Fonda officials discuss streetlight savings plan
FONDA – Streetlights were a topic of controversy at the village’s meeting on Monday night.
In January, village officials inventoried 126 streetlights in Fonda and decided they would have Street and Water Commissioner Christopher Weaver make a list of streetlights that could be shut off. Weaver then spoke with National Grid to have the listed lights shut off on a trial basis so the village could review which ones are necessary.
Mayor Bill Peeler said shutting off some streetlights is part of a reinvestment plan for the village. Peeler has been evaluating what sections and streets of the village need streetlights. He plans on replacing the current Cobra overhead lights, which cost about $4,800 per light, with a new model of light that has been installed on Route 30A. The new light is made of aluminum instead of fiberglass, is brighter and costs $1,500 per unit.
Village residents who live on the streets lacking light have protested this plan. At Monday’s meeting, complaints were heard from the public again.
Virginia Healey of Upper Prospect Street said her neighborhood is too dark at night.
“We would like the lights back on our street. I’m afraid at night because I can’t see. There has to be another way to save money,” she said.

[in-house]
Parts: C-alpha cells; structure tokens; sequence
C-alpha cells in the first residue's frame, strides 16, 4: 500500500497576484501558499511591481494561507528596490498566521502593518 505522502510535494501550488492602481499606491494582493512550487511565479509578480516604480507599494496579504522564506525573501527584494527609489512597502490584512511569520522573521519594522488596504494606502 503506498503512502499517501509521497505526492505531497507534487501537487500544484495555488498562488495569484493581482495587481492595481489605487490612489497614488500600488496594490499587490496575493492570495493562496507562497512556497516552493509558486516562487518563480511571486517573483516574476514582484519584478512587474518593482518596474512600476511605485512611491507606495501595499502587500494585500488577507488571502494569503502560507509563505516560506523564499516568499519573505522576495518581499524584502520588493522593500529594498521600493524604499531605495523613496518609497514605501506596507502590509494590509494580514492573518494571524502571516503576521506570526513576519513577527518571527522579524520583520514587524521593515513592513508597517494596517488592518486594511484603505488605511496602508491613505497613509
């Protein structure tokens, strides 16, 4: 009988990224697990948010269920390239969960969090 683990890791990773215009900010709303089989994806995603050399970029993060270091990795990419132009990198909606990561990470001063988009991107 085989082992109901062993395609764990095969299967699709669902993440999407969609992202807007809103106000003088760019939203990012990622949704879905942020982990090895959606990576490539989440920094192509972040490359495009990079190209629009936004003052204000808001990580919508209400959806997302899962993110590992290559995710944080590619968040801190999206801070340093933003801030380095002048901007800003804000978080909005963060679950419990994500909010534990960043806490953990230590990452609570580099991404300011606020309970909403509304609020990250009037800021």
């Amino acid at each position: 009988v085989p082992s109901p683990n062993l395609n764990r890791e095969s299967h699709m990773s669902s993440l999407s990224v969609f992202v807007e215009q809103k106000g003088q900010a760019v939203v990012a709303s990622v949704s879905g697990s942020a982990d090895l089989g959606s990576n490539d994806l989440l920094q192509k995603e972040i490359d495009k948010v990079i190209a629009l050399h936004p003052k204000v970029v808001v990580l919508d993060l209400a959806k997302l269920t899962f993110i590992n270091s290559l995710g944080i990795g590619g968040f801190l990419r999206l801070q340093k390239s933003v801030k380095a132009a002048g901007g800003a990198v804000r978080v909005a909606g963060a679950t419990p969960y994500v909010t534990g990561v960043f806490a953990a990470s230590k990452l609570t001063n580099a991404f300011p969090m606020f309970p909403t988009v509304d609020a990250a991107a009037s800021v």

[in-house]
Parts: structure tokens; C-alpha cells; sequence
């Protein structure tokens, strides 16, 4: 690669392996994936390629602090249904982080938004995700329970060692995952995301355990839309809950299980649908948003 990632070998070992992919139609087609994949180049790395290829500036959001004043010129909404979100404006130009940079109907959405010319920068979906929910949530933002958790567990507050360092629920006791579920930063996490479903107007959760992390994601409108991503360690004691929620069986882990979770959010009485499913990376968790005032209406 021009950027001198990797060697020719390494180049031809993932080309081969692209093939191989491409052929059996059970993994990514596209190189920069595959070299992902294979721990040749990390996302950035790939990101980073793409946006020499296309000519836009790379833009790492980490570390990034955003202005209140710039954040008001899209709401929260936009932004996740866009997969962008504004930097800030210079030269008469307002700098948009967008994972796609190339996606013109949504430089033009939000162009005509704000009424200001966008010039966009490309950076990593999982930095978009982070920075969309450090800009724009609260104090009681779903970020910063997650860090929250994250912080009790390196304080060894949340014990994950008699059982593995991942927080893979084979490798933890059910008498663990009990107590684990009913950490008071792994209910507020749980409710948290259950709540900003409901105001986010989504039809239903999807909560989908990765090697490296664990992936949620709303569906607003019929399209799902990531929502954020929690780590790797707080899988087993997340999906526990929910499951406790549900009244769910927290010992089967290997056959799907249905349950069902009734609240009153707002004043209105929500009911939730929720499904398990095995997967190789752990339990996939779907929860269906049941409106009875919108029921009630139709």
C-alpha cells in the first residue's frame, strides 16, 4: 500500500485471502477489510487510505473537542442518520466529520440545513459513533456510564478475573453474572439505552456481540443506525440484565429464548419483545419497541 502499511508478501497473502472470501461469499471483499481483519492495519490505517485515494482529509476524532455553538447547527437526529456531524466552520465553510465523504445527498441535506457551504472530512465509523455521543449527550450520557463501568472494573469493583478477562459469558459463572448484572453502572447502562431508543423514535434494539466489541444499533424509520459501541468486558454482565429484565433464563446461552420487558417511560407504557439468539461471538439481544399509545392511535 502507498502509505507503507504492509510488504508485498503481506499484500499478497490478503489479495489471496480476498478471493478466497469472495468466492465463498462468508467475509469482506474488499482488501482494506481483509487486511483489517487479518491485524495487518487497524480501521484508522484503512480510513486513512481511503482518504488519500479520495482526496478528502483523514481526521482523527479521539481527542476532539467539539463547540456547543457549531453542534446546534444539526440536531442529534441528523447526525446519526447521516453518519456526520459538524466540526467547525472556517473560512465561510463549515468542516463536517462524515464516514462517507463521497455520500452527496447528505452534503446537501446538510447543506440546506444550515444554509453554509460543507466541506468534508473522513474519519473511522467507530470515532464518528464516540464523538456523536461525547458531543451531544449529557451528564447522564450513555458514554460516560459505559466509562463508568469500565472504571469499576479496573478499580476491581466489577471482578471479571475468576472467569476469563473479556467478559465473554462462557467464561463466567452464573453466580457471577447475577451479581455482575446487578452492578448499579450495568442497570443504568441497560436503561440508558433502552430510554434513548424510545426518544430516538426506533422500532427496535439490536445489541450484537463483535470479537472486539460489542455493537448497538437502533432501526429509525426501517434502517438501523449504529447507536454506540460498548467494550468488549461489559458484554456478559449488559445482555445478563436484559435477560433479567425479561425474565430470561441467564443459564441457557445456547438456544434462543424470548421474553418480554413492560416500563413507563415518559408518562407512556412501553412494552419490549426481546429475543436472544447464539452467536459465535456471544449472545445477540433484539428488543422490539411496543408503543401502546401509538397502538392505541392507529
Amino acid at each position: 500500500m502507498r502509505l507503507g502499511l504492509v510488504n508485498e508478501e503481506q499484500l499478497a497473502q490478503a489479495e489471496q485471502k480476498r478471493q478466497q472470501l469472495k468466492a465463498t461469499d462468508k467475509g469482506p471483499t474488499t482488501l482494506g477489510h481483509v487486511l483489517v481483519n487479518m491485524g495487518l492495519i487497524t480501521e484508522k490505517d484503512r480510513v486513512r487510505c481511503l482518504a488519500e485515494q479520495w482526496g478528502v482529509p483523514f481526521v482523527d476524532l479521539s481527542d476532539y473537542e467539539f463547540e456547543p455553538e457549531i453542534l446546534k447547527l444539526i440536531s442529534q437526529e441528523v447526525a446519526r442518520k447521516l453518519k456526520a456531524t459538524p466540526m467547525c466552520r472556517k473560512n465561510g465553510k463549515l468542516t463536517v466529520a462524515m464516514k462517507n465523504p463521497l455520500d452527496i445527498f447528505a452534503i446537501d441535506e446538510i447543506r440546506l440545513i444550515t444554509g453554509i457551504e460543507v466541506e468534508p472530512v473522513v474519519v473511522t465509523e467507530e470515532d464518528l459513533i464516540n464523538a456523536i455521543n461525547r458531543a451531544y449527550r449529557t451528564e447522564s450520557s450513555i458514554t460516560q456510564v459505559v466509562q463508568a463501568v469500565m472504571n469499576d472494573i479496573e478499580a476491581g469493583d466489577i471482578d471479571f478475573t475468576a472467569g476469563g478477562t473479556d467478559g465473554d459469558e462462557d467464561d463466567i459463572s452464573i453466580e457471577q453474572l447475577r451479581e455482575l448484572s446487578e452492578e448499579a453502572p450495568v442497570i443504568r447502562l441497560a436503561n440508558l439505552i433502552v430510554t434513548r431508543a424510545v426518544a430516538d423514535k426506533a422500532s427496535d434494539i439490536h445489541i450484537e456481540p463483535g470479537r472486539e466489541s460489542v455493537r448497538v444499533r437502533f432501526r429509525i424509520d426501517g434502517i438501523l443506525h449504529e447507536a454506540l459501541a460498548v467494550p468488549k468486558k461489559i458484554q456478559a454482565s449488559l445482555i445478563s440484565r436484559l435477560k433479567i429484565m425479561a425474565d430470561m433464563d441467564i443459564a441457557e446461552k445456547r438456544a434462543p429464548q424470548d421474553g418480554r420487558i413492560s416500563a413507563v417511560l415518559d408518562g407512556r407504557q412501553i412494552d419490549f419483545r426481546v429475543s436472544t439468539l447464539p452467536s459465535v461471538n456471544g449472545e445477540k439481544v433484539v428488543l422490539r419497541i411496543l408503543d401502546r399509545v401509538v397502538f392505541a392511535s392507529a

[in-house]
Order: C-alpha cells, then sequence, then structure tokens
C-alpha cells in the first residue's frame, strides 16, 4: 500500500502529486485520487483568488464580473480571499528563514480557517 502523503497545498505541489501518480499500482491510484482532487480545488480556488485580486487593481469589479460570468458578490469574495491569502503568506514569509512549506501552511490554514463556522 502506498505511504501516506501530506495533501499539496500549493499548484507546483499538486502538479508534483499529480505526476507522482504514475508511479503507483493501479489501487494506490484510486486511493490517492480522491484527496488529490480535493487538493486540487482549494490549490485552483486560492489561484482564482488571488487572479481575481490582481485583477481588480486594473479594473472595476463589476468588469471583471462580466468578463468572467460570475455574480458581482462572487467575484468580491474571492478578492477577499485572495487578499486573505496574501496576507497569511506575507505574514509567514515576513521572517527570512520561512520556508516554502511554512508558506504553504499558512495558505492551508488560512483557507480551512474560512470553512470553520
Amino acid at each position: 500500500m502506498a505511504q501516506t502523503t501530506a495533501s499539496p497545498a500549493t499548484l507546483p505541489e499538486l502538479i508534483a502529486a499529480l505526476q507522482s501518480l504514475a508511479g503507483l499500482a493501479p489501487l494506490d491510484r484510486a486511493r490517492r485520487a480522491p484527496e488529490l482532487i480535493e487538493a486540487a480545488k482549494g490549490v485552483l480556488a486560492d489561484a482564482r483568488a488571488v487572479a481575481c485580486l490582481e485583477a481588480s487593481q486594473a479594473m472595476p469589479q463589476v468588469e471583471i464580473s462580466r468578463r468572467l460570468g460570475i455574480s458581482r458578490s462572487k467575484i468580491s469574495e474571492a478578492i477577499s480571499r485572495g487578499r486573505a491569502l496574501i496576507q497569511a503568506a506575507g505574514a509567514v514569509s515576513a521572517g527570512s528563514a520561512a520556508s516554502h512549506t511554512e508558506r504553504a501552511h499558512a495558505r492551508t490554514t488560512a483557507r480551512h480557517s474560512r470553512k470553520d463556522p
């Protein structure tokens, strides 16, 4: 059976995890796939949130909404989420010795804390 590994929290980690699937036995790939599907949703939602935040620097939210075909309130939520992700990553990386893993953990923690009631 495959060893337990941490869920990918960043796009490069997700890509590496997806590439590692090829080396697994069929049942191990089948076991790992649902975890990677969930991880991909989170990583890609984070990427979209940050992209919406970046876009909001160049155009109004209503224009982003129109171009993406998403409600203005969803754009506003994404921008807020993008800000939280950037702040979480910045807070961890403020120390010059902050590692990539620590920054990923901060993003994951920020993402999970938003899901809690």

Josephine Breuer, of East Street, agreed with Healey. She said she wants something to change in her area.
“It’s pitch black around my house,” Breuer said. “We say we want people to exercise and walk on the sidewalk, but it’s not safe at night. I can’t see.”
Peeler told the residents that streetlights are meant to illuminated the streets, not private property. He said property owners can invest in security lights or house lights.
“Security lights are for people’s comfort. It’s not the village’s job to get them,” he said. “Streetlights are for the roadway.”
However, Peeler also said he plans on getting two or three new lights installed on Prospect and East streets. This will happen after money has been saved.
“We plan to reinvest the savings,” he said. “You have to save the money in order to spend it.”
Also at Monday’s meeting, Peeler suggested a resolution to support Cornell University in reversing the decision to terminate its Local Technical Assistance Program of Roads. The program provides technical assistance and training to local government and highway officials in New York state. Trustee Lynn Dumar seconded the resolution, and the motion was passed.
The next village meeting will be Aug. 12 at 6:30 p.m. at the Fonda Municipal Building.